United Kingdom Richard Strauss, Salome (concert version): Lise Lindstrom (soprano) and Kim Begley (tenor) and other soloists. Bournemouth Symphony Orchestra / Kirill Karabits (Conductor), Lighthouse, Poole, England 30.9.2015. (IL)
Salome: Lise Lindstrom
Herod: Kim Begley
Herodias: Birgit Remmert
Jochanaan (John the Baptist): James Rutherford
Narraboth, Captain of the Guard: Andrew Staples
Page of Herodias: Anna Burford
First Jew: Hubert Francis
Second Jew/Slave: Paul Curievici
Third Jew: Alexander James Edwards
Fourth Jew: Alun Rhys-Jenkins
Fifth Jew/Cappadocian: Andri Bjorn Robertsson
First Nazarene: David Soar
Second Nazarene: Oliver Johnston
First Soldier: Andrew Greenan
Second Soldier: Alan Ewing
How this lusty, highly sensual combination of the Christian ethic and the erotic and murderous must have shocked and titillated the audience at the 1905 Dresden première of Salome with a shocked Marie Wittich in the title role who threatened to go on strike saying “I am a decent woman.” Nevertheless, the première received 38 curtain calls and the opera was taken up by fifty opera houses over the next two years. All this in spite of outrage that denied a production of the opera in Vienna until 1918. Prayers were said in America pleading for its failure, and it was performed only once in New York before a scandalized public had it withdrawn. In the UK only a bowdlerized version was allowed on-stage.
This Poole concert version was well designed with the soloists placed behind and in front of the orchestra and often moving between for dramatic effect. Jonathan Burton’s surtitles allowed maximum audience understanding and involvement and the lighting emphasised the shifting moods; for example blood red lighting helped to heighten the horror of John the Baptist’s execution.
Strauss uses a large orchestra to telling effect to heighten the spectacle and seething emotions of this voluptuous and vicious melodrama. The Bournemouth Symphony Orchestra received a standing ovation, responding superbly to Strauss’s highly charged score. The orchestral interludes, rather like miniature tone poems, the most famous or infamous of which being the salacious ‘Dance of the Seven Veils’ contrasted with the gentler palace garden music. Much of Strauss’s Salome music is based on a series of leitmotifs the most famous of which being that four note motif which becomes stridently sour and cruelly corrupt at the close of Salome’s aria as she kisses the lips of the executed John the Baptist served to her on a silver platter.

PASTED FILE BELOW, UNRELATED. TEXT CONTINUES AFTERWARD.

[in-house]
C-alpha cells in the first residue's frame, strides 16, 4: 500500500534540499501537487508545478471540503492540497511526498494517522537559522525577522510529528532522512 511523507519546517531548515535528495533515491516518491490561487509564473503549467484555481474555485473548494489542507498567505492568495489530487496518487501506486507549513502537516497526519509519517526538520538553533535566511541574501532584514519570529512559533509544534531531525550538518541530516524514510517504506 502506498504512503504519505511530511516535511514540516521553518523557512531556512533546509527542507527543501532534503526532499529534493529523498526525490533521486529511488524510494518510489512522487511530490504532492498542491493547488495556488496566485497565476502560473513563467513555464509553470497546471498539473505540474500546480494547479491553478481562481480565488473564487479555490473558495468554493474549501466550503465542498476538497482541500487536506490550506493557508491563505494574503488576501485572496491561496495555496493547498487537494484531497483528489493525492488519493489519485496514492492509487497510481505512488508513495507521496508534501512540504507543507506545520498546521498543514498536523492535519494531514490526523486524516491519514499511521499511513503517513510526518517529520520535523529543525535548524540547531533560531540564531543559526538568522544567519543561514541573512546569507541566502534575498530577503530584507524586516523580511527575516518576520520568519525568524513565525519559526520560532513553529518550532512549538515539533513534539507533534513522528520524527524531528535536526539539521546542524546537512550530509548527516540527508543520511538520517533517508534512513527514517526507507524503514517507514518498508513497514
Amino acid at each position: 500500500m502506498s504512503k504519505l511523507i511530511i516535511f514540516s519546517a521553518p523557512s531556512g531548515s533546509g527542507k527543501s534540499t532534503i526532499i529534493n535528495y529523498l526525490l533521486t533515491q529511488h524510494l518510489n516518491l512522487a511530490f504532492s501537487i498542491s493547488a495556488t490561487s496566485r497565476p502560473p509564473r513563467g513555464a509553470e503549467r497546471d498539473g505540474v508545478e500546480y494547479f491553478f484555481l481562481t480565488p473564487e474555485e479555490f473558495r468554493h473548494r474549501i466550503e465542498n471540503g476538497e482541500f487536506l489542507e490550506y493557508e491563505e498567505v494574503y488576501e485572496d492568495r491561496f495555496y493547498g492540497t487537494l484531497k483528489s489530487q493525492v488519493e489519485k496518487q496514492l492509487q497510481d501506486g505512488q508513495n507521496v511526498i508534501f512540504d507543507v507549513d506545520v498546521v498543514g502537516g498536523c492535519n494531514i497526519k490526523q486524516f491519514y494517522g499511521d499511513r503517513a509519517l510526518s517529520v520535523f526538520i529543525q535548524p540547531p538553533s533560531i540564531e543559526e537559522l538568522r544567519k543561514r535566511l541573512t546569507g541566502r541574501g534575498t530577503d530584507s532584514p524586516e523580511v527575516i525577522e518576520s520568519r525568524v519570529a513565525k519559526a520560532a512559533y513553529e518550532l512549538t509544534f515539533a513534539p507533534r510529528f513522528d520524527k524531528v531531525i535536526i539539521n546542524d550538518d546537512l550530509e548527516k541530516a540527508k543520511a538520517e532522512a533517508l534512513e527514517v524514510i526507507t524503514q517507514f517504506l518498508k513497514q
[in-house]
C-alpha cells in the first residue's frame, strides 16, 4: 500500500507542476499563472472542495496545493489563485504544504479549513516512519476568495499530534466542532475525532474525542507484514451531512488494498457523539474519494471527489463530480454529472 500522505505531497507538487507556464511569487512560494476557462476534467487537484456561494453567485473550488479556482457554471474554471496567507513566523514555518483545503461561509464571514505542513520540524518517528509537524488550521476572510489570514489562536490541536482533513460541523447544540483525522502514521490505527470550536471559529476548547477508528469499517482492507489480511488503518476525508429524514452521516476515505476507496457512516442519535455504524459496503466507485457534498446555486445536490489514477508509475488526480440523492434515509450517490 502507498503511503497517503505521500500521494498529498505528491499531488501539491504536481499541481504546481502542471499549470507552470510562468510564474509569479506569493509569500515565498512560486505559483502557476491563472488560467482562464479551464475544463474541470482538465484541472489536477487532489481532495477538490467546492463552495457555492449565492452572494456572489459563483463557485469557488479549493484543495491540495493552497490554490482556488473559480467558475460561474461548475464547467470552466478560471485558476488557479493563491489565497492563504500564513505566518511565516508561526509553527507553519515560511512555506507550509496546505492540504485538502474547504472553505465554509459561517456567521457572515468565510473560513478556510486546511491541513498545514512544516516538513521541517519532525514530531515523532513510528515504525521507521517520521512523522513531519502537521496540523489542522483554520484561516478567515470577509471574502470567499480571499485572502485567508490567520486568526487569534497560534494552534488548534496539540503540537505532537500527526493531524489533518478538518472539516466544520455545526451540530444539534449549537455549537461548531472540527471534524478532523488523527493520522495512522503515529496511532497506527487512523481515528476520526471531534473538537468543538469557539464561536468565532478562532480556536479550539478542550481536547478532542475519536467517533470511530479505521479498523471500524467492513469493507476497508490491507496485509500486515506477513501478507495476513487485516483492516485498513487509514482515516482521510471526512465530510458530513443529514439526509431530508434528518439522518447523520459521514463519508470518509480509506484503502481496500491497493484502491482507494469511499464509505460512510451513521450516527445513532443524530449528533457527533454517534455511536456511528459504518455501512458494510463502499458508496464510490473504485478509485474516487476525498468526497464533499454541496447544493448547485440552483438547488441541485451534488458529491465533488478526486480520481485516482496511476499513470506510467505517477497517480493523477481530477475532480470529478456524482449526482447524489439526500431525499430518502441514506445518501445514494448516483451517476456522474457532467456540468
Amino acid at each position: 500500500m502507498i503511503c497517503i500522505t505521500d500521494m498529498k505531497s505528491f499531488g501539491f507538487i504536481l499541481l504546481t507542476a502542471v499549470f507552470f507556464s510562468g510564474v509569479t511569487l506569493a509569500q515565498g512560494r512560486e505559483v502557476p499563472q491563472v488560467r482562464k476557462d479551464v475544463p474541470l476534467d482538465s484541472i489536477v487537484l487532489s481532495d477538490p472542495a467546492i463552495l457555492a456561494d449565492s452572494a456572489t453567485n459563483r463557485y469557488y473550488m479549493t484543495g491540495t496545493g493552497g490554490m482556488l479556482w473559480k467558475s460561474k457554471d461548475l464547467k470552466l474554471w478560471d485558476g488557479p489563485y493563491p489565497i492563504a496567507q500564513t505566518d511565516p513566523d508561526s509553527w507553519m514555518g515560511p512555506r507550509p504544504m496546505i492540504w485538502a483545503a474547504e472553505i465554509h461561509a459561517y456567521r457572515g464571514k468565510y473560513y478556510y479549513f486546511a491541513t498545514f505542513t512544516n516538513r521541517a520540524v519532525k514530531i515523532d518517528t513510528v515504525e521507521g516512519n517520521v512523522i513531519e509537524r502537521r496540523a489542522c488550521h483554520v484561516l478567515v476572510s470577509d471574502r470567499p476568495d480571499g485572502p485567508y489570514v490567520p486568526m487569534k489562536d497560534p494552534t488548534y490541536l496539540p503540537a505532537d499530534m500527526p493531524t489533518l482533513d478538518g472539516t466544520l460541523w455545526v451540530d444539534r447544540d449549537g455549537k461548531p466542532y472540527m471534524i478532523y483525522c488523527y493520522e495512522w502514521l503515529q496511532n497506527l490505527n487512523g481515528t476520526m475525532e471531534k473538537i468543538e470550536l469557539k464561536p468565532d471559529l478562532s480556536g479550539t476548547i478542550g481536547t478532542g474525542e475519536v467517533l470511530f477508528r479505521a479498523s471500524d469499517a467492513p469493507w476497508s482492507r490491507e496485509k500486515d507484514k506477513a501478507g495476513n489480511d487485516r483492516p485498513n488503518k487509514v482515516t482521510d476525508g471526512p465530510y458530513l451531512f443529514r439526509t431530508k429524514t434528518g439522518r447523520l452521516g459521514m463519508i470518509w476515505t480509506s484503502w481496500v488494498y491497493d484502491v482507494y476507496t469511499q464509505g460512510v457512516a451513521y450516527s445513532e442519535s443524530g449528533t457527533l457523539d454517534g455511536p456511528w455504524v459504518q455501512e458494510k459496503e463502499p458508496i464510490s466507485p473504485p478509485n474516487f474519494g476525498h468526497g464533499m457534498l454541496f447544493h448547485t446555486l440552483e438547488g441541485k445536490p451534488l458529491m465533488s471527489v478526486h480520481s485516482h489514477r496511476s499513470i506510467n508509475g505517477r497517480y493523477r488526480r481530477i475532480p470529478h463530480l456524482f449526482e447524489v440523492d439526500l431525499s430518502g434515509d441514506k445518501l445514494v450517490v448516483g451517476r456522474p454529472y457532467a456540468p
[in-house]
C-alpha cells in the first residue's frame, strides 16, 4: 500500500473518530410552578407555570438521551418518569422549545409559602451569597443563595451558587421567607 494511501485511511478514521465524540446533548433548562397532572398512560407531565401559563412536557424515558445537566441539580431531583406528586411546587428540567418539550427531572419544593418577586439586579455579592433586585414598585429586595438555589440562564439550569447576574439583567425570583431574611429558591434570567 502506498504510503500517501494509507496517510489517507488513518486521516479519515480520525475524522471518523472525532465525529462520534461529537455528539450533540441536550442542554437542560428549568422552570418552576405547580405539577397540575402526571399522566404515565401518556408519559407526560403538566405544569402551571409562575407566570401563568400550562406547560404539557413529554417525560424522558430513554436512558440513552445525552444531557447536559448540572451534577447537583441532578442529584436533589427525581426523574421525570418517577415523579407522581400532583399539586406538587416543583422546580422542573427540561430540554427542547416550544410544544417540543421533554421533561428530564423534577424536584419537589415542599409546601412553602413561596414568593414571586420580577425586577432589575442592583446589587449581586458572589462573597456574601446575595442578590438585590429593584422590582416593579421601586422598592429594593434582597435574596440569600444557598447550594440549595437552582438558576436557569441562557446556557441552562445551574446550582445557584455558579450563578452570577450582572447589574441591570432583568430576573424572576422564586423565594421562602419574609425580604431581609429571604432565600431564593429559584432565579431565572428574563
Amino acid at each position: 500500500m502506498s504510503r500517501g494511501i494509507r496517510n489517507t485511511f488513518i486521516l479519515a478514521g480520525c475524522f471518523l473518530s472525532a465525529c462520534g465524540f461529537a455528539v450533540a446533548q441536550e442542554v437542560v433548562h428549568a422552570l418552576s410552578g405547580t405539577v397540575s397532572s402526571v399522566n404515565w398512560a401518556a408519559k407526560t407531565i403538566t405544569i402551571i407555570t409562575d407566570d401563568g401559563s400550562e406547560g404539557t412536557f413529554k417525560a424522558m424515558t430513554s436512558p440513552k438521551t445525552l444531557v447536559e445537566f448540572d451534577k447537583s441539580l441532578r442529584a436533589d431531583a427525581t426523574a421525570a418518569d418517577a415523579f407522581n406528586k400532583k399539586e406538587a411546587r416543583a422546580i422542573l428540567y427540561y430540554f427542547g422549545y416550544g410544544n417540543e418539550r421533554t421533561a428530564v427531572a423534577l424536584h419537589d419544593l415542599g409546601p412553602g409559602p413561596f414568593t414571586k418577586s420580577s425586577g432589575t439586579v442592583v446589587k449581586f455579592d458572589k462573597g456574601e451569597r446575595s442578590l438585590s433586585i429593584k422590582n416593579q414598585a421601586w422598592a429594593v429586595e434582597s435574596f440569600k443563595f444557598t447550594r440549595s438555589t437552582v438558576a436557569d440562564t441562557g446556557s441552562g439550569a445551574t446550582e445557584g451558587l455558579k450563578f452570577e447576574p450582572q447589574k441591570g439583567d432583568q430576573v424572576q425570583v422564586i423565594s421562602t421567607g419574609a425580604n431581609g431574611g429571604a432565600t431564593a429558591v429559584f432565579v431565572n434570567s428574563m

Lise Lindstrom in the title role rose magnificently to its very considerable demands including an extraordinary vocal range from extreme highs to lows, considerable stamina and strong projection. Her ineffective seduction of the Baptist was very well shaped alternating the obsequious with withering scorn. And the final scene of her perverted lovemaking (mimed) to the severed head was truly horrifying.
Kim Begley’s Herod was an equally compellingly ugly portrait of an elderly roué ruled by his lust for the beauty of youth rather than the extinguished flame represented by his wife Herodias and torn between his fear of heavenly vengeance for allowing harm to befall the Baptist and his overwhelming desire for young flesh – ultimately his lust turning to utter revulsion, enough to order his soldiers to kill Salome. Herodias (Birgit Remmert) was all vicious vengeance against her husband’s waywardness in support of Salome – like daughter, like mother.
James Rutherford as Jochanaan was strongly authoritative and all zealous outrage, determined that the abominations of Herodias and the corrupt Judaea court be cast down and of course totally immune to Salome’s increasing desperate blandishments. Andrew Stapleton’s put-upon, love-sick Narraboth was crawlingly obsequious enough to Salome’s enticements to make him release the Baptist from his prison and bring him before her.
The only ensemble piece – again finely staged and sung – was for the Jews arguing puerilely over religious minutiae while the two Nazarenes sang of the Christ’s wondrous miracles.
A truly memorable performance, deserving of the very enthusiastic response from a gratifyingly large audience.